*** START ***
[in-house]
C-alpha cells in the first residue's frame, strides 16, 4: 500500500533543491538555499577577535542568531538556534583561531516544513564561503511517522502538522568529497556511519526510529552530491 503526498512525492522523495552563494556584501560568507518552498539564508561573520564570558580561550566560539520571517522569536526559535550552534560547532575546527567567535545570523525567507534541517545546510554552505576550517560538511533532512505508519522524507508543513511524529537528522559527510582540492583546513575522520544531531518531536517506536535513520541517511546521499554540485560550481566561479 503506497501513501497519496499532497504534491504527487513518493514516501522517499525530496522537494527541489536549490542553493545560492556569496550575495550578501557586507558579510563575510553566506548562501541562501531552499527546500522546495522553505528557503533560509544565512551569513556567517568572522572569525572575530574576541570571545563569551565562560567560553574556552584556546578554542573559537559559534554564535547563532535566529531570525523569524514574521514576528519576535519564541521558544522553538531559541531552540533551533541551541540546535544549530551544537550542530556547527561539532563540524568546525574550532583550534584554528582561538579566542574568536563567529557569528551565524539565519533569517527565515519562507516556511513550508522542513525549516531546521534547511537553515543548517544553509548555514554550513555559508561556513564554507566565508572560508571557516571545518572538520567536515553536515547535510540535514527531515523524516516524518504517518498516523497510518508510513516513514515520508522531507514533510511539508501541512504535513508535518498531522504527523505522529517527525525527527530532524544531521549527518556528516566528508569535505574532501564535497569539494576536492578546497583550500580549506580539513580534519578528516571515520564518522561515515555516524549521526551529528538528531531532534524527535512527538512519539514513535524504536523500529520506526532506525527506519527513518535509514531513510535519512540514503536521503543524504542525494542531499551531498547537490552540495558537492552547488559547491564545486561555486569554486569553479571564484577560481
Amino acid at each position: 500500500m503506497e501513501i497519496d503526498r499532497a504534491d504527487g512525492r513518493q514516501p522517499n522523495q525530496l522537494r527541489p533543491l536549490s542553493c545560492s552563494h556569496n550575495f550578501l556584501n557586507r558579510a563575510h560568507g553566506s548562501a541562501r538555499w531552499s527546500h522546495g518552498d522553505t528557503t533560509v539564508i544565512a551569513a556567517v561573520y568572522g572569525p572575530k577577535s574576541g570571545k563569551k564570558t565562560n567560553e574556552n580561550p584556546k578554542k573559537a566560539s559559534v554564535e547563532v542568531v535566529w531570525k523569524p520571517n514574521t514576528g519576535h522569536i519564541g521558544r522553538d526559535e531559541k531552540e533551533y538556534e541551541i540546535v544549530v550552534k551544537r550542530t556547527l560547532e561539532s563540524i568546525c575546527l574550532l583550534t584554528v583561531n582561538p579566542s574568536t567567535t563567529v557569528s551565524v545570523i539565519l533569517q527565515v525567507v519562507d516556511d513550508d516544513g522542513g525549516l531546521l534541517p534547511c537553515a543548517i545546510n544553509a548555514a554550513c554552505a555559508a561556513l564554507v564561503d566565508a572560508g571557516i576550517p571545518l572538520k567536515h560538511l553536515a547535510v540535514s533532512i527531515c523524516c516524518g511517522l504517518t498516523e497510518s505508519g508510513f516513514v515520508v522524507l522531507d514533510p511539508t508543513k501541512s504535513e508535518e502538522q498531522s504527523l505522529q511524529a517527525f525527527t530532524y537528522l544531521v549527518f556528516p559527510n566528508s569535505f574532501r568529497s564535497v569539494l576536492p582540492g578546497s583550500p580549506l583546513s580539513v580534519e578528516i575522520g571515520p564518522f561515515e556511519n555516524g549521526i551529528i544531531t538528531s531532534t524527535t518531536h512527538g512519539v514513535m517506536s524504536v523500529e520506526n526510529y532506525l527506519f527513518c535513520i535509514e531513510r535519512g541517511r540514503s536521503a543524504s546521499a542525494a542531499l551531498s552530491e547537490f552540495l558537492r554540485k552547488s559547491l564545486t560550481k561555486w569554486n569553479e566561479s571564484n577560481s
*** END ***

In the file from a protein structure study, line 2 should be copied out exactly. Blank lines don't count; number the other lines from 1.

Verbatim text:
C-alpha cells in the first residue's frame, strides 16, 4: 500500500533543491538555499577577535542568531538556534583561531516544513564561503511517522502538522568529497556511519526510529552530491 503526498512525492522523495552563494556584501560568507518552498539564508561573520564570558580561550566560539520571517522569536526559535550552534560547532575546527567567535545570523525567507534541517545546510554552505576550517560538511533532512505508519522524507508543513511524529537528522559527510582540492583546513575522520544531531518531536517506536535513520541517511546521499554540485560550481566561479 503506497501513501497519496499532497504534491504527487513518493514516501522517499525530496522537494527541489536549490542553493545560492556569496550575495550578501557586507558579510563575510553566506548562501541562501531552499527546500522546495522553505528557503533560509544565512551569513556567517568572522572569525572575530574576541570571545563569551565562560567560553574556552584556546578554542573559537559559534554564535547563532535566529531570525523569524514574521514576528519576535519564541521558544522553538531559541531552540533551533541551541540546535544549530551544537550542530556547527561539532563540524568546525574550532583550534584554528582561538579566542574568536563567529557569528551565524539565519533569517527565515519562507516556511513550508522542513525549516531546521534547511537553515543548517544553509548555514554550513555559508561556513564554507566565508572560508571557516571545518572538520567536515553536515547535510540535514527531515523524516516524518504517518498516523497510518508510513516513514515520508522531507514533510511539508501541512504535513508535518498531522504527523505522529517527525525527527530532524544531521549527518556528516566528508569535505574532501564535497569539494576536492578546497583550500580549506580539513580534519578528516571515520564518522561515515555516524549521526551529528538528531531532534524527535512527538512519539514513535524504536523500529520506526532506525527506519527513518535509514531513510535519512540514503536521503543524504542525494542531499551531498547537490552540495558537492552547488559547491564545486561555486569554486569553479571564484577560481